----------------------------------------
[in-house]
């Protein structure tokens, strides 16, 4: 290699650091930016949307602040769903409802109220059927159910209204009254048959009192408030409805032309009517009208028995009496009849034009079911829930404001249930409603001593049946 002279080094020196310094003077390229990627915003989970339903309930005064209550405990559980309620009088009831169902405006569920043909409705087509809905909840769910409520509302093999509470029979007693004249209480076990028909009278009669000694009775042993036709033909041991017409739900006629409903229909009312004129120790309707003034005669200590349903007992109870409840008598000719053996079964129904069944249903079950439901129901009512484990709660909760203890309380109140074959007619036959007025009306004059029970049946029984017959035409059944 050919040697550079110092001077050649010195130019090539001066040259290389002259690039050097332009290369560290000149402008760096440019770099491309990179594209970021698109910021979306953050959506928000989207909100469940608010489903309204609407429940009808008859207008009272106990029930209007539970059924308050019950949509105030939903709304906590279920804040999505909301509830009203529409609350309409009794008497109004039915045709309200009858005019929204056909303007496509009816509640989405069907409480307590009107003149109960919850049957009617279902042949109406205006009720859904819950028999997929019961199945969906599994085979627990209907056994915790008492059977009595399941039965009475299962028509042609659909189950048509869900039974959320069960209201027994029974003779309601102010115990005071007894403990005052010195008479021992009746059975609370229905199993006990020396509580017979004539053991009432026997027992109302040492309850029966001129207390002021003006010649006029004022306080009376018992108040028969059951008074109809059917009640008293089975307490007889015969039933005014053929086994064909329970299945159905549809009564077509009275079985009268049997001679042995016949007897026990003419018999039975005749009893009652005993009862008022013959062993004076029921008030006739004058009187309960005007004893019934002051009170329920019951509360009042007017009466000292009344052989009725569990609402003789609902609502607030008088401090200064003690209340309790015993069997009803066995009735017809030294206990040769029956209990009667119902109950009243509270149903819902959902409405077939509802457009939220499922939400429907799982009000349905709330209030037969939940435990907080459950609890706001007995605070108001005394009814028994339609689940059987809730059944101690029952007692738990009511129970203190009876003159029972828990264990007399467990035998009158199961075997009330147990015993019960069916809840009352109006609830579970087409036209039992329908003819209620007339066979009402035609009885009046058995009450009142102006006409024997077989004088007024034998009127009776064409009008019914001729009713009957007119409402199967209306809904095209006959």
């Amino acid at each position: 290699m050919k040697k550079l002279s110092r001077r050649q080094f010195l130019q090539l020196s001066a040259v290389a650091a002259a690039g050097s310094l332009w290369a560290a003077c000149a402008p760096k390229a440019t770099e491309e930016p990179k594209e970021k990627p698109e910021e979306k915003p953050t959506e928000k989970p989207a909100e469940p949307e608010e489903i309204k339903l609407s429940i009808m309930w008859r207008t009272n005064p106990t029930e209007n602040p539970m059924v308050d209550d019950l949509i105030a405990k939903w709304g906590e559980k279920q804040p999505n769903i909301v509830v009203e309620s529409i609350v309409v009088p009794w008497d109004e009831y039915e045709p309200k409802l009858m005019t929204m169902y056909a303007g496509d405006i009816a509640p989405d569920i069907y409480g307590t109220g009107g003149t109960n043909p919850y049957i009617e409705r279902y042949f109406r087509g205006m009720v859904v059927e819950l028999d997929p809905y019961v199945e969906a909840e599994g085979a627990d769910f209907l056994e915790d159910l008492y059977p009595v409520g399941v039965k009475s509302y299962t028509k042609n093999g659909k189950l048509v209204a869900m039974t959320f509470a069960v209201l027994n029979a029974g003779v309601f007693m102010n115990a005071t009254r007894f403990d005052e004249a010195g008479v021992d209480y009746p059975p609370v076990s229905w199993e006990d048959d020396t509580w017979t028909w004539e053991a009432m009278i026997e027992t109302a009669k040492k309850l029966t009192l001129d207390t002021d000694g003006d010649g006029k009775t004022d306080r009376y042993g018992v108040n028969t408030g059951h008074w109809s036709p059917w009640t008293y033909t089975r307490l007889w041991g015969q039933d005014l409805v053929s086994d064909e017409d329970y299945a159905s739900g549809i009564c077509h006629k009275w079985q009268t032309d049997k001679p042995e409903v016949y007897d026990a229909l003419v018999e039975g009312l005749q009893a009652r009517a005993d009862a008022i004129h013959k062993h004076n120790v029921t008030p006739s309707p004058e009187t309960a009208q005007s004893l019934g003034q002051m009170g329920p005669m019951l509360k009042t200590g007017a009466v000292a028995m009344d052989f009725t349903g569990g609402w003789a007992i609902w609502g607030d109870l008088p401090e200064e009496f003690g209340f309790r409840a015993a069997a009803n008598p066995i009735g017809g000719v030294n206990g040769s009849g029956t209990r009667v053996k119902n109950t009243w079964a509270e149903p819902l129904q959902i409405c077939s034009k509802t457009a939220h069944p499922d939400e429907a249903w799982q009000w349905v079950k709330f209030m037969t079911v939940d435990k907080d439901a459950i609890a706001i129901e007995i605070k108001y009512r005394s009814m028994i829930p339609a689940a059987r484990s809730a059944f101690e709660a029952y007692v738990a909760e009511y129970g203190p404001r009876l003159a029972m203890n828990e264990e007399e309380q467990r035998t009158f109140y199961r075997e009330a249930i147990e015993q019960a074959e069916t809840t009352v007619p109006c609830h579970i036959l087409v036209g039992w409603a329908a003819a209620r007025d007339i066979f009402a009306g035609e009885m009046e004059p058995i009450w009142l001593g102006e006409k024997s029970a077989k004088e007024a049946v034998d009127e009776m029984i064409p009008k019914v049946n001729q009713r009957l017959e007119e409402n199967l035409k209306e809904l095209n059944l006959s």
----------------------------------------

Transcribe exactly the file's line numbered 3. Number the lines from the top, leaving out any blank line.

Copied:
């Amino acid at each position: 290699m050919k040697k550079l002279s110092r001077r050649q080094f010195l130019q090539l020196s001066a040259v290389a650091a002259a690039g050097s310094l332009w290369a560290a003077c000149a402008p760096k390229a440019t770099e491309e930016p990179k594209e970021k990627p698109e910021e979306k915003p953050t959506e928000k989970p989207a909100e469940p949307e608010e489903i309204k339903l609407s429940i009808m309930w008859r207008t009272n005064p106990t029930e209007n602040p539970m059924v308050d209550d019950l949509i105030a405990k939903w709304g906590e559980k279920q804040p999505n769903i909301v509830v009203e309620s529409i609350v309409v009088p009794w008497d109004e009831y039915e045709p309200k409802l009858m005019t929204m169902y056909a303007g496509d405006i009816a509640p989405d569920i069907y409480g307590t109220g009107g003149t109960n043909p919850y049957i009617e409705r279902y042949f109406r087509g205006m009720v859904v059927e819950l028999d997929p809905y019961v199945e969906a909840e599994g085979a627990d769910f209907l056994e915790d159910l008492y059977p009595v409520g399941v039965k009475s509302y299962t028509k042609n093999g659909k189950l048509v209204a869900m039974t959320f509470a069960v209201l027994n029979a029974g003779v309601f007693m102010n115990a005071t009254r007894f403990d005052e004249a010195g008479v021992d209480y009746p059975p609370v076990s229905w199993e006990d048959d020396t509580w017979t028909w004539e053991a009432m009278i026997e027992t109302a009669k040492k309850l029966t009192l001129d207390t002021d000694g003006d010649g006029k009775t004022d306080r009376y042993g018992v108040n028969t408030g059951h008074w109809s036709p059917w009640t008293y033909t089975r307490l007889w041991g015969q039933d005014l409805v053929s086994d064909e017409d329970y299945a159905s739900g549809i009564c077509h006629k009275w079985q009268t032309d049997k001679p042995e409903v016949y007897d026990a229909l003419v018999e039975g009312l005749q009893a009652r009517a005993d009862a008022i004129h013959k062993h004076n120790v029921t008030p006739s309707p004058e009187t309960a009208q005007s004893l019934g003034q002051m009170g329920p005669m019951l509360k009042t200590g007017a009466v000292a028995m009344d052989f009725t349903g569990g609402w003789a007992i609902w609502g607030d109870l008088p401090e200064e009496f003690g209340f309790r409840a015993a069997a009803n008598p066995i009735g017809g000719v030294n206990g040769s009849g029956t209990r009667v053996k119902n109950t009243w079964a509270e149903p819902l129904q959902i409405c077939s034009k509802t457009a939220h069944p499922d939400e429907a249903w799982q009000w349905v079950k709330f209030m037969t079911v939940d435990k907080d439901a459950i609890a706001i129901e007995i605070k108001y009512r005394s009814m028994i829930p339609a689940a059987r484990s809730a059944f101690e709660a029952y007692v738990a909760e009511y129970g203190p404001r009876l003159a029972m203890n828990e264990e007399e309380q467990r035998t009158f109140y199961r075997e009330a249930i147990e015993q019960a074959e069916t809840t009352v007619p109006c609830h579970i036959l087409v036209g039992w409603a329908a003819a209620r007025d007339i066979f009402a009306g035609e009885m009046e004059p058995i009450w009142l001593g102006e006409k024997s029970a077989k004088e007024a049946v034998d009127e009776m029984i064409p009008k019914v049946n001729q009713r009957l017959e007119e409402n199967l035409k209306e809904l095209n059944l006959s």